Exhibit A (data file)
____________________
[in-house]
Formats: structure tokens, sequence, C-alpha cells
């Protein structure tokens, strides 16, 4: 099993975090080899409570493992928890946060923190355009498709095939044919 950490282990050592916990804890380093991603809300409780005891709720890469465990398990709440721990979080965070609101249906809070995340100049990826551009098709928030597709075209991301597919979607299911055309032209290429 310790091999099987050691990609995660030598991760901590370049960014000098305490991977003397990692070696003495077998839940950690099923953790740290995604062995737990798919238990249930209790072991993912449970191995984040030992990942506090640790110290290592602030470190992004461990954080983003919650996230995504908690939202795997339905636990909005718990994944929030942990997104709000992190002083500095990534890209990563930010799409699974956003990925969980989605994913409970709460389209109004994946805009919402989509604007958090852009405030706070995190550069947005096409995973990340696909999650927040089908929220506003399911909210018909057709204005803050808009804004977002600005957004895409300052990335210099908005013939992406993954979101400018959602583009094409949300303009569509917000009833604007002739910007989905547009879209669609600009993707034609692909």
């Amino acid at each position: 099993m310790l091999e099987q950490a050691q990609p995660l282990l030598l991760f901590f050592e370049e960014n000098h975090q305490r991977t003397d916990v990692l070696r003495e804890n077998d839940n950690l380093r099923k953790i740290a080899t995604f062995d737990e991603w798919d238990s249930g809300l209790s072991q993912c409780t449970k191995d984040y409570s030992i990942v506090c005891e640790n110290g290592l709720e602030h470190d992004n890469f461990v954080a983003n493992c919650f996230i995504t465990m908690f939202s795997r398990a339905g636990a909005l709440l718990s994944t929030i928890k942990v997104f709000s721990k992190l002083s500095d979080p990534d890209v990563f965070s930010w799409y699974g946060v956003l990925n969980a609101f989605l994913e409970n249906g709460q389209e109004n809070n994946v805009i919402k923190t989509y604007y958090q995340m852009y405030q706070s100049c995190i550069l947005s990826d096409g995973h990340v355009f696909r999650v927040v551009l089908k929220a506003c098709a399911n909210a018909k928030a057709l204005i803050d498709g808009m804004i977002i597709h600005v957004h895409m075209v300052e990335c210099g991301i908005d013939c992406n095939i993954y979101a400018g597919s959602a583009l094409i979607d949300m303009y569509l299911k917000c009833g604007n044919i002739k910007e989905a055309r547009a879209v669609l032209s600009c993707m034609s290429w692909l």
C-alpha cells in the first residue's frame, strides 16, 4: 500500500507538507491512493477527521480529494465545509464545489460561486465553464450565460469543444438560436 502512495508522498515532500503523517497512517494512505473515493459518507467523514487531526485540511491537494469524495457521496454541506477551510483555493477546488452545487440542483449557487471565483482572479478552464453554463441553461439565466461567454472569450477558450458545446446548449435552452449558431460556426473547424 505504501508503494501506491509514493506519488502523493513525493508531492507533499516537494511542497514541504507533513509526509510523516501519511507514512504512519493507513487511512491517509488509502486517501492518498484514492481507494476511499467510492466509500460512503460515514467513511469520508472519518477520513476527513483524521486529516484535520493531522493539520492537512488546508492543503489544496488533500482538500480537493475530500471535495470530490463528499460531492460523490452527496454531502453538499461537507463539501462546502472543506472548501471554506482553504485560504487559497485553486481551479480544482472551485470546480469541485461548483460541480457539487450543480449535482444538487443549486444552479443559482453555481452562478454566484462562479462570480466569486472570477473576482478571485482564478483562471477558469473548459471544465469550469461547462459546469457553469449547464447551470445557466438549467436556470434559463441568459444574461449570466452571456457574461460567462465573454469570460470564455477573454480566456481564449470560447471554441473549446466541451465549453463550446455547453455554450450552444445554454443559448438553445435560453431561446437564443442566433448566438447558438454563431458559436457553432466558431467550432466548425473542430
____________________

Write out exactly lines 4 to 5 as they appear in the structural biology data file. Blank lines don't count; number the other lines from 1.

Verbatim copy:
């Amino acid at each position: 099993m310790l091999e099987q950490a050691q990609p995660l282990l030598l991760f901590f050592e370049e960014n000098h975090q305490r991977t003397d916990v990692l070696r003495e804890n077998d839940n950690l380093r099923k953790i740290a080899t995604f062995d737990e991603w798919d238990s249930g809300l209790s072991q993912c409780t449970k191995d984040y409570s030992i990942v506090c005891e640790n110290g290592l709720e602030h470190d992004n890469f461990v954080a983003n493992c919650f996230i995504t465990m908690f939202s795997r398990a339905g636990a909005l709440l718990s994944t929030i928890k942990v997104f709000s721990k992190l002083s500095d979080p990534d890209v990563f965070s930010w799409y699974g946060v956003l990925n969980a609101f989605l994913e409970n249906g709460q389209e109004n809070n994946v805009i919402k923190t989509y604007y958090q995340m852009y405030q706070s100049c995190i550069l947005s990826d096409g995973h990340v355009f696909r999650v927040v551009l089908k929220a506003c098709a399911n909210a018909k928030a057709l204005i803050d498709g808009m804004i977002i597709h600005v957004h895409m075209v300052e990335c210099g991301i908005d013939c992406n095939i993954y979101a400018g597919s959602a583009l094409i979607d949300m303009y569509l299911k917000c009833g604007n044919i002739k910007e989905a055309r547009a879209v669609l032209s600009c993707m034609s290429w692909l």
C-alpha cells in the first residue's frame, strides 16, 4: 500500500507538507491512493477527521480529494465545509464545489460561486465553464450565460469543444438560436 502512495508522498515532500503523517497512517494512505473515493459518507467523514487531526485540511491537494469524495457521496454541506477551510483555493477546488452545487440542483449557487471565483482572479478552464453554463441553461439565466461567454472569450477558450458545446446548449435552452449558431460556426473547424 505504501508503494501506491509514493506519488502523493513525493508531492507533499516537494511542497514541504507533513509526509510523516501519511507514512504512519493507513487511512491517509488509502486517501492518498484514492481507494476511499467510492466509500460512503460515514467513511469520508472519518477520513476527513483524521486529516484535520493531522493539520492537512488546508492543503489544496488533500482538500480537493475530500471535495470530490463528499460531492460523490452527496454531502453538499461537507463539501462546502472543506472548501471554506482553504485560504487559497485553486481551479480544482472551485470546480469541485461548483460541480457539487450543480449535482444538487443549486444552479443559482453555481452562478454566484462562479462570480466569486472570477473576482478571485482564478483562471477558469473548459471544465469550469461547462459546469457553469449547464447551470445557466438549467436556470434559463441568459444574461449570466452571456457574461460567462465573454469570460470564455477573454480566456481564449470560447471554441473549446466541451465549453463550446455547453455554450450552444445554454443559448438553445435560453431561446437564443442566433448566438447558438454563431458559436457553432466558431467550432466548425473542430